Silvia León, an EHC Healthy Homes advocate, visits homes door-to-door and educates residents on the small changes in daily habits that can have an enormous impact on health and the environment with less reliance on polluting power plants, lowered instances of child respiratory illnesses and cleaner air.

León brings with her simple tool kits coined "Healthy Homes kits", which contain: 

  • efficient light bulbs that provide immediate savings
  • a timer for the shower to help people understand hot-water consumption
  • fridge and stove thermometers to help tell when an appliance needs an adjustment or to be traded in

Her home visits teach families how to read and comprehend their energy meters and bills, provide customized room-by-room energy savings action plans and track energy and gas consumption.

One resident working with León, Jerry Guzman, saw drastic reductions in his energy and gas use. Living in a four-bedroom house with his family, prior to the education program they were using about 977 kilowatt-hours of energy a month. After going through EHC's program, they reduced their energy use by 36 percent.

"Prior to EHC working with my family, we had no idea about the easy ways to save energy," Guzman said. "Now I know how to read my energy bill and can better track my family's energy usage."

Results like the Guzman family saw were common among most families that León visited. León says that saving money motivated families as well as the desire to reduce demand of fossil fuels and greenhouse gas emissions – helping to combat climate change and air pollution often seen in their communities.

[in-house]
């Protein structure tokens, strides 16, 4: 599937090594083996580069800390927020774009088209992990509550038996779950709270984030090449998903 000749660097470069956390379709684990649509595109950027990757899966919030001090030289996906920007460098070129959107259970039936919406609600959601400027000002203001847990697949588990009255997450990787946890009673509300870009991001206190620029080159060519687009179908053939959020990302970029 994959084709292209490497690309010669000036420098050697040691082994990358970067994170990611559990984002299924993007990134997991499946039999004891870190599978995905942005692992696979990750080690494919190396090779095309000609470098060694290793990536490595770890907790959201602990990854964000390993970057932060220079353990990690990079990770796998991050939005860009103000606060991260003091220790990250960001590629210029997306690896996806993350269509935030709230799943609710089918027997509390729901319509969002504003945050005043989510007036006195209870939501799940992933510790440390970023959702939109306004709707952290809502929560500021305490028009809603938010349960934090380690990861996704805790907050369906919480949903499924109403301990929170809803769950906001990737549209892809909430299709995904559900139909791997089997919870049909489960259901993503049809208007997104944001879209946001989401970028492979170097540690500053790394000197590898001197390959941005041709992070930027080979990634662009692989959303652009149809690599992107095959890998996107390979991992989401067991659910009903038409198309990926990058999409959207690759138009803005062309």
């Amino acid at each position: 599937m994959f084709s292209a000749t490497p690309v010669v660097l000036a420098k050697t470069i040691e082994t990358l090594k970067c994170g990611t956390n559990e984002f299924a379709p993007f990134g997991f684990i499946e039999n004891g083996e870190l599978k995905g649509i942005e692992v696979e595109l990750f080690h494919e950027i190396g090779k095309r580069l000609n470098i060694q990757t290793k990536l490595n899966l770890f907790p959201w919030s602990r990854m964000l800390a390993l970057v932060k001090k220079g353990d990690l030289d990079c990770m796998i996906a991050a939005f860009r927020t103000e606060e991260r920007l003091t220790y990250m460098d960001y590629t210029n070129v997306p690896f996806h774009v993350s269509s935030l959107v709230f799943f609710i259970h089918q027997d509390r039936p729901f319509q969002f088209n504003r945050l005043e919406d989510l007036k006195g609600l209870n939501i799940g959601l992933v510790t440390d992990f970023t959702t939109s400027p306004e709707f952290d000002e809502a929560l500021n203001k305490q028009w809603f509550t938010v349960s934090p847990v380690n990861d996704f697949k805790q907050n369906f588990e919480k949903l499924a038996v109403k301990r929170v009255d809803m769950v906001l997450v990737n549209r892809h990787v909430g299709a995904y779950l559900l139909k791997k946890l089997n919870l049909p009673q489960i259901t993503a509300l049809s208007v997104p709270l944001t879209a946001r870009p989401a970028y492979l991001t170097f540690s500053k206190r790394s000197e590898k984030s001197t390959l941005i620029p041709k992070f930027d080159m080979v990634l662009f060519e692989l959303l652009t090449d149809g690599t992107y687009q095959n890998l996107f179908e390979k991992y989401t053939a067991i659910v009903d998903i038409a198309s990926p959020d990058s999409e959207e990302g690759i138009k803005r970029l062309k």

In addition to putting their energy savings toward other things, such as school supplies or family activities, the major takeaway from this community work is the family's commitment to applying their new habits over the long term as they understand their role in protecting the health of their home, neighborhoods and the planet.

To evaluate your own energy usage, conduct a home energy assessment or This email address is being protected from spambots. You need JavaScript enabled to view it. today.

 

Although we use pesticides to get rid of unwelcome home guests, they are toxic to both the intruders and the people who live there, especially children. The use of pesticides indoors is extremely risky considering ventilation in most homes is relatively poor and people spend many hours a day at home, breathing these chemicals in long after they've been used.

pesticides

Pesticides are not the only way to control pests in your home. Follow the toxic-free pest control method and protect your family without the use of pesticides!

1. Use preventive methods first: Start by sealing food in tight-fitting containers, not letting dirty dishes pile up, taking the trash out regularly, groom pets and routinely sweep and vacuum.
2. Monitor your pest population to discover when, why and where they come from: Look in drawers, along walls and under the kitchen sink for their droppings or trails.
3. When preventive measures are not providing enough control, use the least toxic methods.

Depending on which pest is giving you a problem, there are several different options.